This article is part of a series produced by The Huffington Post, in conjunction with the U.N.’s 22nd Conference of the Parties(COP22) in Morocco (Nov. 7-18), aka the climate-change conference. The series will put a spotlight on climate-change issues and the conference itself. To view the entire series, visit here.
I never thought that my work and personal life would collide in such an uncanny way: at the intersection of Zika and climate change.
I am a climate change fellow with the Alliance of Small Island States (AOSIS), a coalition of 39 small island countries at the United Nations, based in New York City.
A few months ago, I returned from a short getaway to my home in the Caribbean, Saint Vincent and the Grenadines, with a renewed tan, my beloved pepper sauce and, apparently, the Zika virus incubating in my body.
As it turned out, I could not get away from climate change itself. With torrential unseasonal rainfall and a series of the hottest months on record creating the perfect breeding ground for mosquitoes, it was no surprise that the Zika virus emerged and spread quickly in the Caribbean and Latin America this year. The virus is spread primarily by the Aedes aegypti mosquito.
When I contracted Zika in August, there were only three commercial laboratories that processed Zika testing in New York State. I went to a walk-in clinic and, after being screened by a doctor, nurse and even the manager of the clinic, I was recommended for testing. By that time I was exhibiting almost all of the tell-tale signs of Zika: pink eyes, headache, Zika rash, joint pains and tiredness. One month later, the results came back positive for the Zika virus.
What followed was sobering medical advice: that I should avoid pregnancy for at least two months. A connection between Zika-infected mothers and an elevated risk for microcephaly, or undersized heads, in babies has been confirmed by scientists and widely reported in the news. Although, I hadn’t planned on starting a family anytime soon, the warning was unsettling. Just as troubling is that Zika may cause Guillan-Barre syndrome, a debilitating autoimmune disease in adults.
The World Health Organisation has dubbed Zika in the Americas, a public health emergency of international concern. Many Governments in Latin America and the Caribbean have embarked on public awareness campaigns and are spraying insecticide to kill mosquitoes as well as draining stagnant water to limit their breeding grounds. Arguably of more concern to North Americans, is that fact that with warming temperatures, Aedes aegypti mosquitoes are able to survive further north. Florida has counted many Zika cases, some of which are thought to have originated there, and mosquitoes can now survive as far north as New York.
Despite the rapid spread of this virus, the United States Senate repeatedly failed to pass a bill to provide USD$1.1 billion in funding to combat the Zika virus, throughout the summer and early fall. The sticking point was disagreements between Democrats and Republicans over part of that amount going to Planned Parenthood for contraception. Contraception is a pragmatic way to combat the effects of Zika, given the link between Zika and microcephaly in babies. In Zika-ravaged Brazil, for instance, women have been warned to put off pregnancy for up to two years. After months of deadlock, the Senate approved the funding before the September 30th midnight deadline.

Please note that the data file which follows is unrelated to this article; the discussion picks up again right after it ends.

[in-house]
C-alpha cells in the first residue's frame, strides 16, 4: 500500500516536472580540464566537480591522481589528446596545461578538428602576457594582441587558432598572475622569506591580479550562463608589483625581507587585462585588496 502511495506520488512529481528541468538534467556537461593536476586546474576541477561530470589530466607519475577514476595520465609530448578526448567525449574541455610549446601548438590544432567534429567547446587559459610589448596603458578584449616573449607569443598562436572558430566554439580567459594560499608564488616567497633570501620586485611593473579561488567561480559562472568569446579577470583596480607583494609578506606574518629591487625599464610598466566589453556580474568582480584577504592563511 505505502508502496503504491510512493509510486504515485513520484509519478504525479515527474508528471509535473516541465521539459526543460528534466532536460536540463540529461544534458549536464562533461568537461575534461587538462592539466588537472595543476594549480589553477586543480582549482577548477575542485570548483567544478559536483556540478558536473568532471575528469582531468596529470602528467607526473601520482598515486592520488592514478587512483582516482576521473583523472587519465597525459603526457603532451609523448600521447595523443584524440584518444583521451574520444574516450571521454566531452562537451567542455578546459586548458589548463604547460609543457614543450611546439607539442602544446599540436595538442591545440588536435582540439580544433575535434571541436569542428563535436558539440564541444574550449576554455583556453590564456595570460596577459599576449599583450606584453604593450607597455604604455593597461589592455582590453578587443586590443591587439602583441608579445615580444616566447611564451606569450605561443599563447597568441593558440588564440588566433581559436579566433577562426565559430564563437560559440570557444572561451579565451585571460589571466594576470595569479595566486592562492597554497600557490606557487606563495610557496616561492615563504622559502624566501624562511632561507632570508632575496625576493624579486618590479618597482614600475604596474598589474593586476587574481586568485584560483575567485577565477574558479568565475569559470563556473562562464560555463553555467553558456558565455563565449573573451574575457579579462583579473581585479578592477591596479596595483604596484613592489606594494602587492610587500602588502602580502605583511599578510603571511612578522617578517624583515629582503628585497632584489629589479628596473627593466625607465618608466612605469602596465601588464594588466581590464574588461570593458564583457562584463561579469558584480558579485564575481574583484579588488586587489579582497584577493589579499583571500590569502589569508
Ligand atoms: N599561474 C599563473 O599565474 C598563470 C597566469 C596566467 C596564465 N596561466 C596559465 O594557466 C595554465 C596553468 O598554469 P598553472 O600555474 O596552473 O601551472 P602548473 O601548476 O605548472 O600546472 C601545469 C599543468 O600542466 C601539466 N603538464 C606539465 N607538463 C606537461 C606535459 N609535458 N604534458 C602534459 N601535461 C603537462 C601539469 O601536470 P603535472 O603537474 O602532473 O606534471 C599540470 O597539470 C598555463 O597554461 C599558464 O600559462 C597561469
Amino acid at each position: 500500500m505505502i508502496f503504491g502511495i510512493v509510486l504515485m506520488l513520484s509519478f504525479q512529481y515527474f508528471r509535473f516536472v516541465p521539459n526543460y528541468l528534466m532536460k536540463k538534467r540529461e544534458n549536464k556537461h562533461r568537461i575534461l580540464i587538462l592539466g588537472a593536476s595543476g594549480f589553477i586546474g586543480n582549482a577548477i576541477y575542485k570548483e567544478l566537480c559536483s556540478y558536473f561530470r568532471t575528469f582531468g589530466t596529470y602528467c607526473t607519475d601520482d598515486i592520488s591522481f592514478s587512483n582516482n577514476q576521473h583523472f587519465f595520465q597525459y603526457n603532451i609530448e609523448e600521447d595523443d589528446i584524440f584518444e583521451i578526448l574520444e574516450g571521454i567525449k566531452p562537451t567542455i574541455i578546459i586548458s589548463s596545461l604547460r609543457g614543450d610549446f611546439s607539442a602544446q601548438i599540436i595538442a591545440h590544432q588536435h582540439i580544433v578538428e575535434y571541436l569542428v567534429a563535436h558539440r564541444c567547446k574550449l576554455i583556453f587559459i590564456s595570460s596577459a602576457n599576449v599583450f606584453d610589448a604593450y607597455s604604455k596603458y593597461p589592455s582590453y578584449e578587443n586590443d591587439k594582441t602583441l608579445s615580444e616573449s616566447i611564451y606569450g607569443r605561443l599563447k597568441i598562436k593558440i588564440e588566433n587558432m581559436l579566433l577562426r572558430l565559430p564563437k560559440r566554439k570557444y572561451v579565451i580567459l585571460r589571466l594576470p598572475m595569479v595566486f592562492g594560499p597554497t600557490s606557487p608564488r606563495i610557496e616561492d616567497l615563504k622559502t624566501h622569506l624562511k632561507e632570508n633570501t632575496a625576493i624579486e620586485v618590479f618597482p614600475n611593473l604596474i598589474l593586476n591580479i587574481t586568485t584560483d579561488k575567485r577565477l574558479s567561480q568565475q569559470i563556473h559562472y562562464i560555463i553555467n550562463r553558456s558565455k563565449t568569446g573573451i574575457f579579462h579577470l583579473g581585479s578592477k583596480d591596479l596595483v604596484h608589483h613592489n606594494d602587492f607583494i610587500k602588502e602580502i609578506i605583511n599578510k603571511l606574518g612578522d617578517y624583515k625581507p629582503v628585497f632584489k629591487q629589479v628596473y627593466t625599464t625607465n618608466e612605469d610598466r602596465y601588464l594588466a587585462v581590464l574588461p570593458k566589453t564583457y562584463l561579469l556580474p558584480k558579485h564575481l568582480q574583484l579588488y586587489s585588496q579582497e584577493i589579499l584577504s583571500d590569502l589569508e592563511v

The rapid spread of Zika is just one manifestation of climate change induced health hazards. Moreover, Zika is but one symptom of a much larger problem: international and domestic apathy and ineffectiveness in relation to climate change. President Obama, in his final address to the United Nations General Assembly as President, acknowledged that Zika does not respect walls. Indeed, neither does climate change respect these boundaries.
As bureaucracies dither, climate change and Zika continue to grow causing terrible consequences, which are unequally proportioned globally. The devastating effects of climate change on human health are a disproportionate burden on vulnerable groups, such as, children, the elderly, the poor and broadly, people in developing countries. Large developed countries, such as, the United States as well as, Small Island Developing States have lessons to learn from the handling of this international health emergency. These lessons are likely to come in handy as global temperatures intensify and set health crises in motion.
The bad news is that ramping up climate change mitigation action now may not necessarily abate Zika since historical greenhouse gas emissions have put us on a trajectory of rising global temperatures for years to come. However, this is no invitation to remain apathetic to the devastating effects of climate change, including health impacts. With the recent entry into force of the Paris Agreement and the opening of the twenty-second session of the Conference of the Parties to the United Nations Framework Convention on Climate Change, the world is poised to take serious action. If we don’t act immediately, the known consequences will be very bad. But what is truly terrifying are the consequences that we cannot yet foresee.
This post is part of a series produced by The Huffington Post, in conjunction with the U.N.’s 22nd Conference of the Parties(COP22) in Morocco (Nov. 7-18), aka the climate-change conference. The series will put a spotlight on climate-change issues and the conference itself. To view the entire series, visit here.